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    Re: Image processing using microcontroller(PIC)

    Just to clarity a detail of my post made earlier. I meant to say the lack of an ALU multiply or other useful instructions would make it slow, but still not impossible. There is a only a couple instructions that you really need, from those you can actually implement all the others via procedures using those basic instructions. ALU is just a combination logic circuit so, not sure what the processor would be without it...

    There is several ways to get a PIC16 to talk to a computer. USB via serial or UART is one of the most common, using a bridge chip like the FTDI FT232. You can get these fairly cheap online as breakout boards.

    As for the image processing, I am sorry to say I am not going to be much help there.



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    Re: Image processing using microcontroller(PIC)

    I think your question about using microcontrollers for image processing has already been answered. Microcontrollers are not general purpose computers and are generally used for lower-speed processing but doing that processing for days or years on end.
    I'm a bit confused about what you are trying to do with the PIC16 device - they generally have a UART (without knowing which specific device you are talking about it is had to say more) which uses 0-5V (or 0-3.3v) signal levels. You will need to use some form of interfacing chip whether you use RS232 or USB.
    Susan



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    Re: Image processing using microcontroller(PIC)

    Thanks a lot. I get your point.
    I thought of the same thing too, Microcontrollers don't allow pipelining because they weren't designed to and also interrupts might affect program execution when it occurs and would render the microcontroller very slow as you said. Thanks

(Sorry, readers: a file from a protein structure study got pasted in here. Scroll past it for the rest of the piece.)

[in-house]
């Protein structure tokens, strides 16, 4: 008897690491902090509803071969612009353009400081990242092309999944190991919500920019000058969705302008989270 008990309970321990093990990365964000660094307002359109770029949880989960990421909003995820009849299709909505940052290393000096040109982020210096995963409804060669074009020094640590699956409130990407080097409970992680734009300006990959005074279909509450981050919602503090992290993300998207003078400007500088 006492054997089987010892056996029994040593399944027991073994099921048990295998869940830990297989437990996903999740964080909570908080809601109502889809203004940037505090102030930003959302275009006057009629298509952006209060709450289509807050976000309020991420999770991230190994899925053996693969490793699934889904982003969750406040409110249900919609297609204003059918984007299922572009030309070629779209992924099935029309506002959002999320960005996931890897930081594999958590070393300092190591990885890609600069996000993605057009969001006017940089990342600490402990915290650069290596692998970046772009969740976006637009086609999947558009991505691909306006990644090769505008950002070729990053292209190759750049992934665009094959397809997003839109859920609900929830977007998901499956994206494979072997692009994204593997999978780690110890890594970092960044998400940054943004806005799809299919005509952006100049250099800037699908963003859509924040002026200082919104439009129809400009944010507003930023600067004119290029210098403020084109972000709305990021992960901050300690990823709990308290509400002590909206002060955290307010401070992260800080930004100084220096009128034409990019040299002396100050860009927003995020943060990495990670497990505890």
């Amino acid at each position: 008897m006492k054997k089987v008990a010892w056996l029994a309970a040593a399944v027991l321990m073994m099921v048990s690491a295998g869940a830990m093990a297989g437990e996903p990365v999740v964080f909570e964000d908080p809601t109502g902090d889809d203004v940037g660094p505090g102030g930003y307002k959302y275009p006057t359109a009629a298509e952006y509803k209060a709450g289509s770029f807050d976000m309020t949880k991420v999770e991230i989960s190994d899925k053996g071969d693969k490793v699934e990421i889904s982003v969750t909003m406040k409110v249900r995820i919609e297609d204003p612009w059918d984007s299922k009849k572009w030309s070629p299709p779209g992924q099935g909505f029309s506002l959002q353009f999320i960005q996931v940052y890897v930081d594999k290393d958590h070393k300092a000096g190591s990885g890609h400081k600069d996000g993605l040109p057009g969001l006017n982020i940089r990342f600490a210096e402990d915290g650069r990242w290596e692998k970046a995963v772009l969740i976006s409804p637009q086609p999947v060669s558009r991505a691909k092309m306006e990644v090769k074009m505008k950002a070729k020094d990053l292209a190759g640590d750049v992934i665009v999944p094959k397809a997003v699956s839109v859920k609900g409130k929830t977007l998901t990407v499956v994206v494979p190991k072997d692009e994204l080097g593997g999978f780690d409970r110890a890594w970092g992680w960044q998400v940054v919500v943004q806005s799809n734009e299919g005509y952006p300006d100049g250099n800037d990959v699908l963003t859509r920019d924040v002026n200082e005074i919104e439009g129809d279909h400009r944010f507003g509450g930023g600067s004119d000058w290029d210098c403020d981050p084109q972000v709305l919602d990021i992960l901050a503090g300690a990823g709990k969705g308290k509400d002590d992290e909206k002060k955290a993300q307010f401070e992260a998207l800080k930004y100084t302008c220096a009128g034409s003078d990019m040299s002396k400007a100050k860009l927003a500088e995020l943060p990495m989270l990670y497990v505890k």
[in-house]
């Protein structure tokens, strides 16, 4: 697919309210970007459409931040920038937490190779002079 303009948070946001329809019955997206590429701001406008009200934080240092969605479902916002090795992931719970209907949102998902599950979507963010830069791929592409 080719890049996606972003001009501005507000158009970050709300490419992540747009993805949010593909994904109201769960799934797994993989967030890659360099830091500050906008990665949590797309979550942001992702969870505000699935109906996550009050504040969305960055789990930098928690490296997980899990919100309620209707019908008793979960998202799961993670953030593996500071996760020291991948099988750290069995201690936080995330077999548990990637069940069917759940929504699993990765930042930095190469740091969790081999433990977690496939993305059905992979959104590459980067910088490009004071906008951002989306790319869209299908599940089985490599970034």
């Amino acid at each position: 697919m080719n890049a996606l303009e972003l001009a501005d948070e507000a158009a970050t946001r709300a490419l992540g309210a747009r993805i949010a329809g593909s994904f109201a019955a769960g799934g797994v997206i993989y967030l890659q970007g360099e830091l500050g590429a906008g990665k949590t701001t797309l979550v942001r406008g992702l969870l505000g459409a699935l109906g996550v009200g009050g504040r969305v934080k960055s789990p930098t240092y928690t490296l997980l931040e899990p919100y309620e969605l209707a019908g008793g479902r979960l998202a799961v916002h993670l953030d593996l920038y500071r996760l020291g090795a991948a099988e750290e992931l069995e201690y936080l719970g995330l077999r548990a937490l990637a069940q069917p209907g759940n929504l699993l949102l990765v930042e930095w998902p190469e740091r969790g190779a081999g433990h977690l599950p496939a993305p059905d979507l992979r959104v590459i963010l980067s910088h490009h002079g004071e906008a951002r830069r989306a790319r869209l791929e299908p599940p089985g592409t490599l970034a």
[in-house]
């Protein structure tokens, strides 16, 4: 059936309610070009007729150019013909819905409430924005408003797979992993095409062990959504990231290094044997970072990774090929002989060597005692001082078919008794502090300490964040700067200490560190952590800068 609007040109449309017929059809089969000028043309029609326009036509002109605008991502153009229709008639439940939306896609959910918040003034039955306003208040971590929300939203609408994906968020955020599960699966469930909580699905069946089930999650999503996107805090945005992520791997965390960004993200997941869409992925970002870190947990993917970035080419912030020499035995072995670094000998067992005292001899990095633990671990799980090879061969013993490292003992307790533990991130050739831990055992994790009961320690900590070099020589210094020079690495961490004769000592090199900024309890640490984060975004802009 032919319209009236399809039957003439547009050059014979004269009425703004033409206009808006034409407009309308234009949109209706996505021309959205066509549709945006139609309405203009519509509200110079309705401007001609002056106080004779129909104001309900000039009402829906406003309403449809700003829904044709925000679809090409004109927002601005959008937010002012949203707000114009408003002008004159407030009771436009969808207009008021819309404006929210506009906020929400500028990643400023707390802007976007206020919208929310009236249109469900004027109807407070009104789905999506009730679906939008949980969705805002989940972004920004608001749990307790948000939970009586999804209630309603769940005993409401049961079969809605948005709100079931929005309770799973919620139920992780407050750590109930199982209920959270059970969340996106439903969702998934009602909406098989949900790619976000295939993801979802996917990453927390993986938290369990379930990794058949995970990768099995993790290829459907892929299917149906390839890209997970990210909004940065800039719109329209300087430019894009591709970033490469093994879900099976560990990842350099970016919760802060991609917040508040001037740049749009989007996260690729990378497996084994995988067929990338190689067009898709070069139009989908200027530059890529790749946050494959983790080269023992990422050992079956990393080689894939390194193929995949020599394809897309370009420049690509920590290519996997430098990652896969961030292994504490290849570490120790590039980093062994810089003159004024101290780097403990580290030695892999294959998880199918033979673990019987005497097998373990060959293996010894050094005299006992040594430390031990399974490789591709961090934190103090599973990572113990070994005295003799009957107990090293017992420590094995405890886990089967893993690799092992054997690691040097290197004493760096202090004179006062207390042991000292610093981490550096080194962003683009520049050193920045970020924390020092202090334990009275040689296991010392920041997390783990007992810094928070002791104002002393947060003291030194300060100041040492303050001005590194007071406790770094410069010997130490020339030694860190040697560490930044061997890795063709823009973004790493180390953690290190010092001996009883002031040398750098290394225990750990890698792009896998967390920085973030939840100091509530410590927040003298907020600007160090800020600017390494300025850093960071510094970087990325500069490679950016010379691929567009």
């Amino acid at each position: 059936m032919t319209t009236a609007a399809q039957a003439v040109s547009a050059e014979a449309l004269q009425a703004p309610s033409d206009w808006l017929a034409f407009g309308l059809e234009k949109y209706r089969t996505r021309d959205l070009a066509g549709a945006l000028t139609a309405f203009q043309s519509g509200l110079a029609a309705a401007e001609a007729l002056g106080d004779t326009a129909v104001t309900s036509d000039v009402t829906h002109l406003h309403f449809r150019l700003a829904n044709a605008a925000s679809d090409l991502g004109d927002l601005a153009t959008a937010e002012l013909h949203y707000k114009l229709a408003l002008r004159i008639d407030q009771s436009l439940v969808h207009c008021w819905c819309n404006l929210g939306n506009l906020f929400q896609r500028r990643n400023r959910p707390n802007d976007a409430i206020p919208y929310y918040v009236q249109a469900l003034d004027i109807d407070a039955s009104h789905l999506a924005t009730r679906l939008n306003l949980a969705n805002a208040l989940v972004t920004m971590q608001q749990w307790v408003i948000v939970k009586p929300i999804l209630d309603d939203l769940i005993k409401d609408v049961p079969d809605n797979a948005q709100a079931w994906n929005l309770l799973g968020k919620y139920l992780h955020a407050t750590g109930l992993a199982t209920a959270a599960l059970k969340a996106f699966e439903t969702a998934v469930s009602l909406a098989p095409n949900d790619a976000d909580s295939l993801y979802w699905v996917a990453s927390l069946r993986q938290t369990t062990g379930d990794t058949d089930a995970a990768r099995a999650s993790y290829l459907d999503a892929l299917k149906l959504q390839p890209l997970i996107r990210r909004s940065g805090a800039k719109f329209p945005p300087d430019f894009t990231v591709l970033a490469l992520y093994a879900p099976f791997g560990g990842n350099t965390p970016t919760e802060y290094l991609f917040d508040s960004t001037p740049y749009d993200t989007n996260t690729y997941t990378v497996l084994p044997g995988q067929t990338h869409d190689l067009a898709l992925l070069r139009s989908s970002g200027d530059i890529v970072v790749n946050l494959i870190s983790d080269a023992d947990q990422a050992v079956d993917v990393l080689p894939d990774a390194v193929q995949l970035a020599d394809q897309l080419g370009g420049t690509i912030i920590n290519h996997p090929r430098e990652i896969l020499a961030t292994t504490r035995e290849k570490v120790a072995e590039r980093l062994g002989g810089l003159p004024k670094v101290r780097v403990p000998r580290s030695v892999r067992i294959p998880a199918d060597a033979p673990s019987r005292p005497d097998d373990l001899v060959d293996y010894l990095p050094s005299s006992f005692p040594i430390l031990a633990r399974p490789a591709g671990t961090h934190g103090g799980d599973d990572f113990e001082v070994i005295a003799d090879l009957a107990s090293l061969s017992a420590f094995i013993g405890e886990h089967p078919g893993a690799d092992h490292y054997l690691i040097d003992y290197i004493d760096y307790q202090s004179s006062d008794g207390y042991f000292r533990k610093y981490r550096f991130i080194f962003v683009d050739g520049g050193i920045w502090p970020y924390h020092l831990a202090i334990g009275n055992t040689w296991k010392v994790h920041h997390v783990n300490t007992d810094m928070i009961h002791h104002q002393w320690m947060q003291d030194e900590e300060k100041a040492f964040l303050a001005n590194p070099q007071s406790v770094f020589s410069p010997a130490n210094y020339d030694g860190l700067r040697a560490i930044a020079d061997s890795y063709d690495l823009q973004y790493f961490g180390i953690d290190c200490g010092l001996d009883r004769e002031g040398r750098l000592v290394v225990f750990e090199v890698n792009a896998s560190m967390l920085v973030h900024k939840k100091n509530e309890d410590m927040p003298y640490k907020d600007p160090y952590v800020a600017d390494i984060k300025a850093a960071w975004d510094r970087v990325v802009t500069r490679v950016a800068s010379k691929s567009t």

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    Re: Image processing using microcontroller(PIC)

    My laptop doesn't have RS232 so am using USB port for communication



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    Re: Image processing using microcontroller(PIC)

    In that case you will need a USB to serial converter such as the FTDI232R which has a USB (device) interface on one side and CMOS/TTL serial UART lines on the other. Simply connect the FTDI232R serial lines to the MCU's serial lines and go from there.
    Depending on exactly which USB to Serial device you use, you may need to be careful about the voltages on the serial lines - you need to either make sure they are both 5V or 3.3V, or that you have level shifters in between. (There are some 'cheap and nasty' options around level shifting so you need to understand what you are doing if you try to use those.)
    Also I didn't say that microcontrollers were 'very slow'; I said that were used for lower-speed processing. I'm using MCUs that have 70MIPS and can easily handle the audio compression/decompression and other DSP related tasks (as well as the user interface and links to a host computer). Also interrupts should not slow things down significantly if they are correctly implemented. It really comes down to selecting the appropriate device for the task.
    Susan



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    Re: Image processing using microcontroller(PIC)

    Thanks. actually my first reply was for [bluelassers], thanks, your reply helped a lot.

    I wasn't saying microcontrollers are slow, I was saying that image processing would render it slow and may affect other parts of the programs like interrupts as I was told but never tried. Thanks a lot for your response, I will do as you guys have suggested.


    A very big thank you to you all